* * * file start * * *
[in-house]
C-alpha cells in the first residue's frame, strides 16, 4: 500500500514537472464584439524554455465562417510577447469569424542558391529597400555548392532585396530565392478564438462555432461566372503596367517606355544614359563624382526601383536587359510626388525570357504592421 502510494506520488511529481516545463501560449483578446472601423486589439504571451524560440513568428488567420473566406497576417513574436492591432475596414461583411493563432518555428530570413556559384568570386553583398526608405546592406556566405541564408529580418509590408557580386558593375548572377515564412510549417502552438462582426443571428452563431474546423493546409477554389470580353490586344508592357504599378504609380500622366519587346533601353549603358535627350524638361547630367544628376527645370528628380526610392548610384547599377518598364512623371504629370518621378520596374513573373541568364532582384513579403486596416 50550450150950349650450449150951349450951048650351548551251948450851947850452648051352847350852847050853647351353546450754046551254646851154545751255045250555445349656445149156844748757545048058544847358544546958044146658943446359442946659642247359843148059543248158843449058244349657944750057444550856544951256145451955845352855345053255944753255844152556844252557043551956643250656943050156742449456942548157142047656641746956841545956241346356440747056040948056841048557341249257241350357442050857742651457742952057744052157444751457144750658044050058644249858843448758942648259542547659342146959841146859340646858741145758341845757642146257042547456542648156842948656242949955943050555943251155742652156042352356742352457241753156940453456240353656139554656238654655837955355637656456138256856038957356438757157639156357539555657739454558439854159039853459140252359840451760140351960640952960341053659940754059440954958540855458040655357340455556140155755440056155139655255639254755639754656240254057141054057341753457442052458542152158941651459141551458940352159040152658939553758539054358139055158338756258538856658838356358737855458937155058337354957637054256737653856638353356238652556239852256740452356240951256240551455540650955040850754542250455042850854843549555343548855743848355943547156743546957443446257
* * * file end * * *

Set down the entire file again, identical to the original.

[in-house]
C-alpha cells in the first residue's frame, strides 16, 4: 500500500514537472464584439524554455465562417510577447469569424542558391529597400555548392532585396530565392478564438462555432461566372503596367517606355544614359563624382526601383536587359510626388525570357504592421 502510494506520488511529481516545463501560449483578446472601423486589439504571451524560440513568428488567420473566406497576417513574436492591432475596414461583411493563432518555428530570413556559384568570386553583398526608405546592406556566405541564408529580418509590408557580386558593375548572377515564412510549417502552438462582426443571428452563431474546423493546409477554389470580353490586344508592357504599378504609380500622366519587346533601353549603358535627350524638361547630367544628376527645370528628380526610392548610384547599377518598364512623371504629370518621378520596374513573373541568364532582384513579403486596416 50550450150950349650450449150951349450951048650351548551251948450851947850452648051352847350852847050853647351353546450754046551254646851154545751255045250555445349656445149156844748757545048058544847358544546958044146658943446359442946659642247359843148059543248158843449058244349657944750057444550856544951256145451955845352855345053255944753255844152556844252557043551956643250656943050156742449456942548157142047656641746956841545956241346356440747056040948056841048557341249257241350357442050857742651457742952057744052157444751457144750658044050058644249858843448758942648259542547659342146959841146859340646858741145758341845757642146257042547456542648156842948656242949955943050555943251155742652156042352356742352457241753156940453456240353656139554656238654655837955355637656456138256856038957356438757157639156357539555657739454558439854159039853459140252359840451760140351960640952960341053659940754059440954958540855458040655357340455556140155755440056155139655255639254755639754656240254057141054057341753457442052458542152158941651459141551458940352159040152658939553758539054358139055158338756258538856658838356358737855458937155058337354957637054256737653856638353356238652556239852256740452356240951256240551455540650955040850754542250455042850854843549555343548855743848355943547156743546957443446257